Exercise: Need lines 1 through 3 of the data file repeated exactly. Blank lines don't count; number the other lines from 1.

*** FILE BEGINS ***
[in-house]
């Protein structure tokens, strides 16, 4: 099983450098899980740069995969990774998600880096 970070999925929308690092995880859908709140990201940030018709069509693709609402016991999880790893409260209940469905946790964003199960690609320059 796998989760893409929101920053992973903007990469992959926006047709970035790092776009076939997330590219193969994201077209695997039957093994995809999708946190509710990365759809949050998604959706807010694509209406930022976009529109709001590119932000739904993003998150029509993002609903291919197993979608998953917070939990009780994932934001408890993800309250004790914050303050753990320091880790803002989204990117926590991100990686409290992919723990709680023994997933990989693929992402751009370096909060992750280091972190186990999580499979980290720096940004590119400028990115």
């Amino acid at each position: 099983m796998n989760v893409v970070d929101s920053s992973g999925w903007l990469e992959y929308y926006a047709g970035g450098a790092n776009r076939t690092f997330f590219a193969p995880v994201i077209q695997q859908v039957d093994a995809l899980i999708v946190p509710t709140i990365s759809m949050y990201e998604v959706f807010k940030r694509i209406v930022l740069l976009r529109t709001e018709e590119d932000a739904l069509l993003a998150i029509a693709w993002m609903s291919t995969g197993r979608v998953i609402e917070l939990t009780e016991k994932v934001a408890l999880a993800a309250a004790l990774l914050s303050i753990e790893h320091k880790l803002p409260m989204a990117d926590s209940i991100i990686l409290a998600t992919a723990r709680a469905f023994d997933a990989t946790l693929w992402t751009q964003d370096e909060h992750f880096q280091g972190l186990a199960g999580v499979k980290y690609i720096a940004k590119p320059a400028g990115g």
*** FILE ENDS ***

[in-house]
């Protein structure tokens, strides 16, 4: 099983450098899980740069995969990774998600880096 970070999925929308690092995880859908709140990201940030018709069509693709609402016991999880790893409260209940469905946790964003199960690609320059 796998989760893409929101920053992973903007990469992959926006047709970035790092776009076939997330590219193969994201077209695997039957093994995809999708946190509710990365759809949050998604959706807010694509209406930022976009529109709001590119932000739904993003998150029509993002609903291919197993979608998953917070939990009780994932934001408890993800309250004790914050303050753990320091880790803002989204990117926590991100990686409290992919723990709680023994997933990989693929992402751009370096909060992750280091972190186990999580499979980290720096940004590119400028990115």
């Amino acid at each position: 099983m796998n989760v893409v970070d929101s920053s992973g999925w903007l990469e992959y929308y926006a047709g970035g450098a790092n776009r076939t690092f997330f590219a193969p995880v994201i077209q695997q859908v039957d093994a995809l899980i999708v946190p509710t709140i990365s759809m949050y990201e998604v959706f807010k940030r694509i209406v930022l740069l976009r529109t709001e018709e590119d932000a739904l069509l993003a998150i029509a693709w993002m609903s291919t995969g197993r979608v998953i609402e917070l939990t009780e016991k994932v934001a408890l999880a993800a309250a004790l990774l914050s303050i753990e790893h320091k880790l803002p409260m989204a990117d926590s209940i991100i990686l409290a998600t992919a723990r709680a469905f023994d997933a990989t946790l693929w992402t751009q964003d370096e909060h992750f880096q280091g972190l186990a199960g999580v499979k980290y690609i720096a940004k590119p320059a400028g990115g």